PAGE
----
1. In Massachusetts a landowner is ordinarily entitled to mandatory equitable relief to compel removal of a structure significantly encroaching on his land, even though the encroachment was unintentional or negligent and the cost of removal is substantial in comparison to any injury suffered by the owner of the lot upon which the encroachment has taken place. Geragosian v. Union Realty Co. 289 Mass. 104, 108-110. Ferrone v. Rossi, 311 Mass. 591, 594-597. Blood v. Cohen, 330 Mass. 385, 388-389. Sheppard Envelope Co. v. Arcade Malleable Iron Co. 335 Mass. 180, 187-189. Ottavia v. Savarese, 338 Mass. 330, 336-337. Brink v. Summers, 352 Mass. 786. In rare cases, referred to in our decisions as "exceptional" (see the Ottavia case, supra, at 336), courts of equity have refused to grant a mandatory injunction and have left the plaintiff to his remedy of damages, "where the unlawful encroachment has been made innocently, and the cost of removal by the defendant would be greatly disproportionate to the injury to the plaintiff from its continuation, or where the substantial rights of the owner may be protected without recourse to an injunction, or where an injunction would be oppressive and inequitable. . . . Lynch v. Union Inst. for Sav. 159 Mass. 306. Gray v. Howell, 292 Mass. 400. Triulzi v. Costa, 296 Mass. 24, 28. But these are the exceptions. What is just and equitable in cases of this sort depends very much upon the particular facts and circumstances disclosed."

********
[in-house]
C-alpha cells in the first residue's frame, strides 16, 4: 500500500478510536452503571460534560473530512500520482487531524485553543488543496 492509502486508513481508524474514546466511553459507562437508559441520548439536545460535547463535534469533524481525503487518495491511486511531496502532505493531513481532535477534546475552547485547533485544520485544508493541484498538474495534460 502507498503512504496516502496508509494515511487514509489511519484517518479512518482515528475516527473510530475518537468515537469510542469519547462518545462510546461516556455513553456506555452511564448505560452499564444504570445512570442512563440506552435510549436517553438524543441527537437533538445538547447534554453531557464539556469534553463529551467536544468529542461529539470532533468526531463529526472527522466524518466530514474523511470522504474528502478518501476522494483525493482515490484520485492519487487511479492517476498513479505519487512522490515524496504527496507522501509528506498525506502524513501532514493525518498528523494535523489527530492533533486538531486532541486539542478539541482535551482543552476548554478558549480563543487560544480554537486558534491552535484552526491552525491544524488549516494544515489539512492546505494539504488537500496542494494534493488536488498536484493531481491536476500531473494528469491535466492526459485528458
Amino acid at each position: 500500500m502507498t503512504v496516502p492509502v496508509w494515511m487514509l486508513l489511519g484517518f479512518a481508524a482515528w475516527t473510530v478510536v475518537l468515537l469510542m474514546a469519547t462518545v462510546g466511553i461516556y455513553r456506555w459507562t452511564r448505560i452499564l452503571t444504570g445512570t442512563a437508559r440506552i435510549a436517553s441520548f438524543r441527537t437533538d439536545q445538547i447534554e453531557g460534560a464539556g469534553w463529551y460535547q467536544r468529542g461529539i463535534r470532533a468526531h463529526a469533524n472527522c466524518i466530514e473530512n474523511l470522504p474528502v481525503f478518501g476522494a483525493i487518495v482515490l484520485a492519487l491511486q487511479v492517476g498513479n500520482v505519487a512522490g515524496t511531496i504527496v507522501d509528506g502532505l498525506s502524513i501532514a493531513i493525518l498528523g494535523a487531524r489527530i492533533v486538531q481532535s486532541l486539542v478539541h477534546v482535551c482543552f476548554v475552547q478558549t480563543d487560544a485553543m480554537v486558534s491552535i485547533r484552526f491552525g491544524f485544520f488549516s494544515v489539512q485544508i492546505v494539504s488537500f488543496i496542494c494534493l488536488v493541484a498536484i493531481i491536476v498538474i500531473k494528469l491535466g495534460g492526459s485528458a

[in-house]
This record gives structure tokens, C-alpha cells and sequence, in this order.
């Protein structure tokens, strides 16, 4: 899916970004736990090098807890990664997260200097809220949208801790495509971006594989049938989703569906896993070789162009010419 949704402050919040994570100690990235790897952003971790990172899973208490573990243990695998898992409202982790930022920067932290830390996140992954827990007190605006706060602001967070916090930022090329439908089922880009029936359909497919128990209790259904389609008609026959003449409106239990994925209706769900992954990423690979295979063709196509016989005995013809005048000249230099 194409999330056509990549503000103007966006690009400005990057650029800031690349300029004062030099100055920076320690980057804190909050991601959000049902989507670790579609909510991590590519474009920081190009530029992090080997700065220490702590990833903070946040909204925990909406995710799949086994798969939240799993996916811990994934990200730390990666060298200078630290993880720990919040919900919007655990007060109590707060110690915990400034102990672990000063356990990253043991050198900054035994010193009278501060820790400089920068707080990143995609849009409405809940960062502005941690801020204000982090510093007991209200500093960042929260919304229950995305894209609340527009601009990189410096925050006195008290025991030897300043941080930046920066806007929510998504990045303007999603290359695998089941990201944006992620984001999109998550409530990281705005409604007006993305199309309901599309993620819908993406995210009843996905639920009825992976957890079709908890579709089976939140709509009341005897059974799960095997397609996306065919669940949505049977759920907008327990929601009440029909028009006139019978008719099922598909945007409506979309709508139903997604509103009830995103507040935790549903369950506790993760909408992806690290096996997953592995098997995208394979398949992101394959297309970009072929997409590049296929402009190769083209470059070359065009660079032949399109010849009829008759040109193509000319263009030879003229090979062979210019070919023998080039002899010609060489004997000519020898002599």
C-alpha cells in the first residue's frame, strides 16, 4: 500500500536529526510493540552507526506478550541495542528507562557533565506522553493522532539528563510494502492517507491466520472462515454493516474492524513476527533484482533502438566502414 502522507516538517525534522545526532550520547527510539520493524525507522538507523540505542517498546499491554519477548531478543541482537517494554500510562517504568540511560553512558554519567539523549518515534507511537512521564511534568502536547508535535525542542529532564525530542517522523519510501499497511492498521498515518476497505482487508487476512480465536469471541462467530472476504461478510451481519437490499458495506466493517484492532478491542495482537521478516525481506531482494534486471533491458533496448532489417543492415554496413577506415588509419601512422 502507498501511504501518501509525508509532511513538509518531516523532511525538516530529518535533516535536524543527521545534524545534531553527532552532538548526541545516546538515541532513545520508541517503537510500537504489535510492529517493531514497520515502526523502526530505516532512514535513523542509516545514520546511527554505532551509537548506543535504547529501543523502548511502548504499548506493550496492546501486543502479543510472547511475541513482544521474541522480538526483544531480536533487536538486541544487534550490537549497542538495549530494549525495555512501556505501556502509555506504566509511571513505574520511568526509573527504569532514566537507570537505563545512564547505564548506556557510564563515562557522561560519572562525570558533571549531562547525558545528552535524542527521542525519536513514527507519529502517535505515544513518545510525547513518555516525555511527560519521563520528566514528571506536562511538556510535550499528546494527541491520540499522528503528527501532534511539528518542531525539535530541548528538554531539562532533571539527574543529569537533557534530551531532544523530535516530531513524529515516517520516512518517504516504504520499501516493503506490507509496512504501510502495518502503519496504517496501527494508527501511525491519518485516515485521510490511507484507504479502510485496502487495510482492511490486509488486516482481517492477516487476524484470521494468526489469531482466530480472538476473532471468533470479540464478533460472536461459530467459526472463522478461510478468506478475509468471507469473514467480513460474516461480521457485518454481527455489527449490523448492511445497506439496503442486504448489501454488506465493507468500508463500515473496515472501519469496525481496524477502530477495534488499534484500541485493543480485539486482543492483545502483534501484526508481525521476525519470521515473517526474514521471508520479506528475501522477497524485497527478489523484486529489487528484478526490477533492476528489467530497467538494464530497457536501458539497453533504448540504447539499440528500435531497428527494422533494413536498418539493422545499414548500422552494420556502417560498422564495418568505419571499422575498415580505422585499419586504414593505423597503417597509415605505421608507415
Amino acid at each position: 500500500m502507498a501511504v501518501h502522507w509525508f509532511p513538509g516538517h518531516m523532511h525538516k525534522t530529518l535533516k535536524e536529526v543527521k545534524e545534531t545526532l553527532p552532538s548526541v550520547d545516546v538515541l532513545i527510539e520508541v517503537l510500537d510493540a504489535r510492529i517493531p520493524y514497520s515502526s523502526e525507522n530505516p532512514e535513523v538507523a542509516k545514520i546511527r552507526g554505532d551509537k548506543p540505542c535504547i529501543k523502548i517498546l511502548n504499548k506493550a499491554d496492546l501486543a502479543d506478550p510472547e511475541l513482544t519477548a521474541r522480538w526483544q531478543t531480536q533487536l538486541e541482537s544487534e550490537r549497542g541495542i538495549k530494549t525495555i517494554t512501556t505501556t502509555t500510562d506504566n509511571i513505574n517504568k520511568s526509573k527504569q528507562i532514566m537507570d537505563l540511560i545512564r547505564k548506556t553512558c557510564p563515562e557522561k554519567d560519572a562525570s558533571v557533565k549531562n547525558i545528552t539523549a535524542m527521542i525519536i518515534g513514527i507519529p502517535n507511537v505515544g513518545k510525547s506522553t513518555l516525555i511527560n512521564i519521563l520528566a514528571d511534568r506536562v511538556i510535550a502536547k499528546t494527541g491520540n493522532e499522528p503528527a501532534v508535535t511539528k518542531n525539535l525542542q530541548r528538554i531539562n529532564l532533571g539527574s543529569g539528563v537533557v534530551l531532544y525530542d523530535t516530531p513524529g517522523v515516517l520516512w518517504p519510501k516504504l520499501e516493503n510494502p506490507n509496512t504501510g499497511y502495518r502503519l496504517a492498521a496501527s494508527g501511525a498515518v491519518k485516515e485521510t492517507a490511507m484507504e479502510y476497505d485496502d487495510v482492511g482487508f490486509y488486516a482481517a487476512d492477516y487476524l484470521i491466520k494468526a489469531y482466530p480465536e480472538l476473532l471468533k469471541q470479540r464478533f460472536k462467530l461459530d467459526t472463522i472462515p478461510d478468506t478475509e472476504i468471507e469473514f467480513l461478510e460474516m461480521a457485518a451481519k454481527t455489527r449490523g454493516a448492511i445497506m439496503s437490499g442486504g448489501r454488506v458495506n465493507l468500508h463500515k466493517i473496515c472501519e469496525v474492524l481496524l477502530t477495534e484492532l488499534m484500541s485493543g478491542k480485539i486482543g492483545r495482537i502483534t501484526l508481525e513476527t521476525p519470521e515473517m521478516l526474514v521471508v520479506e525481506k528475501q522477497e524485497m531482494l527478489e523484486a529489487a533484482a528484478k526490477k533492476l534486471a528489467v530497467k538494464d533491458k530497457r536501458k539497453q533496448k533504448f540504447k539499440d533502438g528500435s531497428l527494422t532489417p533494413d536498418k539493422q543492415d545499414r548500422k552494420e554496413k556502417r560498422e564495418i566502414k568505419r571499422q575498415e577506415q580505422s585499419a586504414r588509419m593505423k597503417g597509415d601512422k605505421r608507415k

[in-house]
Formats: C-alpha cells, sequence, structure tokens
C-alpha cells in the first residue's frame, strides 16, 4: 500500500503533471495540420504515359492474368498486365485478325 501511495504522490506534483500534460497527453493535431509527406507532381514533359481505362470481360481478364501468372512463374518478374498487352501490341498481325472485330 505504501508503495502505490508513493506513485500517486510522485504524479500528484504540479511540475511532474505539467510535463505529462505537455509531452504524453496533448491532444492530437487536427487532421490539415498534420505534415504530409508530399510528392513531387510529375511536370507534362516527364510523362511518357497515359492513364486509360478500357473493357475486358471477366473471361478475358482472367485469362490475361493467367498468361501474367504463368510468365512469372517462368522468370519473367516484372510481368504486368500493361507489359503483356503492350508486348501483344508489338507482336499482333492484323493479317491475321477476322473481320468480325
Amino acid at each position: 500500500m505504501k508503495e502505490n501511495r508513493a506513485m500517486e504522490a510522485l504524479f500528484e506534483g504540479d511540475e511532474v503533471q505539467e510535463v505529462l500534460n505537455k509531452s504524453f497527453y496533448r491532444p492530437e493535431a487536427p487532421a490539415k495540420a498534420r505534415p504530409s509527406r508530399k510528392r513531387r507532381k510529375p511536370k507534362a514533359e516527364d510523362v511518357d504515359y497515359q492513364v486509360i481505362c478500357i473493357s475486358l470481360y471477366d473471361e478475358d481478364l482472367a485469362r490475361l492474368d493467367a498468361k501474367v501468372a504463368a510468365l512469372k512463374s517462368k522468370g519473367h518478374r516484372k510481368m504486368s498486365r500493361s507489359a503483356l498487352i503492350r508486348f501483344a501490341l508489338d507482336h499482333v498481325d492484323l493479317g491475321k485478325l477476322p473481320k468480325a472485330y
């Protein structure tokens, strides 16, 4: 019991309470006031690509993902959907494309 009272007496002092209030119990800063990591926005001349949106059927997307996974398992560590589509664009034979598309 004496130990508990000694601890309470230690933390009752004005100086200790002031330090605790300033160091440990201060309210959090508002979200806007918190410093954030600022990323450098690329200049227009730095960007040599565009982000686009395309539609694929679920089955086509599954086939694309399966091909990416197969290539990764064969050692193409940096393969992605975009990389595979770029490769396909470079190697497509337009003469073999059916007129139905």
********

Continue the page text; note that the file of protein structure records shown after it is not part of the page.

Such cases have been based upon estoppel (see Malinoski v. D.S. McGrath Inc. 283 Mass. 1, 10-11; Ferrone v. Rossi, 591, 594-595); or on laches (see the Geragosian case, 289 Mass. 104, 109-110, where the earlier decisions are reviewed; cf. Westhampton Reservoir Recreation Corp. v. Hodder, 307 Mass. 288, 290-291); or on the trivial nature of the encroachment or injury (see Tramonte v. Colarusso, 256 Mass. 299, 301; cf. Goldstein v. Beal, 317 Mass. 750, 758). See Lynch v. Union Inst. for Sav. 159 Mass. 306, 308-310.